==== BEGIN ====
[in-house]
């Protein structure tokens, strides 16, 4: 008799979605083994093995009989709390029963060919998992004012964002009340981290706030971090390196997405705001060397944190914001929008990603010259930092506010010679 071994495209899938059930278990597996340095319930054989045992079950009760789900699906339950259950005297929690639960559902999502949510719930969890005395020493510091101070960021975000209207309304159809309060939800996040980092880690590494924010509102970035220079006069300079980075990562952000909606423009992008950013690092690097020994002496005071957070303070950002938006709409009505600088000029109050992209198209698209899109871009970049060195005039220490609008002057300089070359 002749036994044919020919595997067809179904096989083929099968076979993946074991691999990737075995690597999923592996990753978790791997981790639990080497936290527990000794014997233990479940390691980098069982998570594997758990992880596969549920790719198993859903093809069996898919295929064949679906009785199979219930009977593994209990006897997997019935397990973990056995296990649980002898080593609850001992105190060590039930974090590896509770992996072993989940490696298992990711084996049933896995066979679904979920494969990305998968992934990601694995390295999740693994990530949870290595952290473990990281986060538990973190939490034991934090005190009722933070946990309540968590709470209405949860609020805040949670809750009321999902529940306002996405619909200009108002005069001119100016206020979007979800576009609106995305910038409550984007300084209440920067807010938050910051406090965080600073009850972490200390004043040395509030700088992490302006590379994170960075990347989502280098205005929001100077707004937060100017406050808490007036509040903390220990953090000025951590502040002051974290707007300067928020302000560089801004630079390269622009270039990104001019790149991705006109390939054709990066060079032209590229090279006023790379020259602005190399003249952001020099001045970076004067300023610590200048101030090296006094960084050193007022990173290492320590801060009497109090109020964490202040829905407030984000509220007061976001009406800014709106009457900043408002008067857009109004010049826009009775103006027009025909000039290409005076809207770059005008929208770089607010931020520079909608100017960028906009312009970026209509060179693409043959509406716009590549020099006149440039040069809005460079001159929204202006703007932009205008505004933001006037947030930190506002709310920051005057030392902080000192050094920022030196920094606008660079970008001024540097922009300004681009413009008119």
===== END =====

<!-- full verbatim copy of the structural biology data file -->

[in-house]
């Protein structure tokens, strides 16, 4: 008799979605083994093995009989709390029963060919998992004012964002009340981290706030971090390196997405705001060397944190914001929008990603010259930092506010010679 071994495209899938059930278990597996340095319930054989045992079950009760789900699906339950259950005297929690639960559902999502949510719930969890005395020493510091101070960021975000209207309304159809309060939800996040980092880690590494924010509102970035220079006069300079980075990562952000909606423009992008950013690092690097020994002496005071957070303070950002938006709409009505600088000029109050992209198209698209899109871009970049060195005039220490609008002057300089070359 002749036994044919020919595997067809179904096989083929099968076979993946074991691999990737075995690597999923592996990753978790791997981790639990080497936290527990000794014997233990479940390691980098069982998570594997758990992880596969549920790719198993859903093809069996898919295929064949679906009785199979219930009977593994209990006897997997019935397990973990056995296990649980002898080593609850001992105190060590039930974090590896509770992996072993989940490696298992990711084996049933896995066979679904979920494969990305998968992934990601694995390295999740693994990530949870290595952290473990990281986060538990973190939490034991934090005190009722933070946990309540968590709470209405949860609020805040949670809750009321999902529940306002996405619909200009108002005069001119100016206020979007979800576009609106995305910038409550984007300084209440920067807010938050910051406090965080600073009850972490200390004043040395509030700088992490302006590379994170960075990347989502280098205005929001100077707004937060100017406050808490007036509040903390220990953090000025951590502040002051974290707007300067928020302000560089801004630079390269622009270039990104001019790149991705006109390939054709990066060079032209590229090279006023790379020259602005190399003249952001020099001045970076004067300023610590200048101030090296006094960084050193007022990173290492320590801060009497109090109020964490202040829905407030984000509220007061976001009406800014709106009457900043408002008067857009109004010049826009009775103006027009025909000039290409005076809207770059005008929208770089607010931020520079909608100017960028906009312009970026209509060179693409043959509406716009590549020099006149440039040069809005460079001159929204202006703007932009205008505004933001006037947030930190506002709310920051005057030392902080000192050094920022030196920094606008660079970008001024540097922009300004681009413009008119």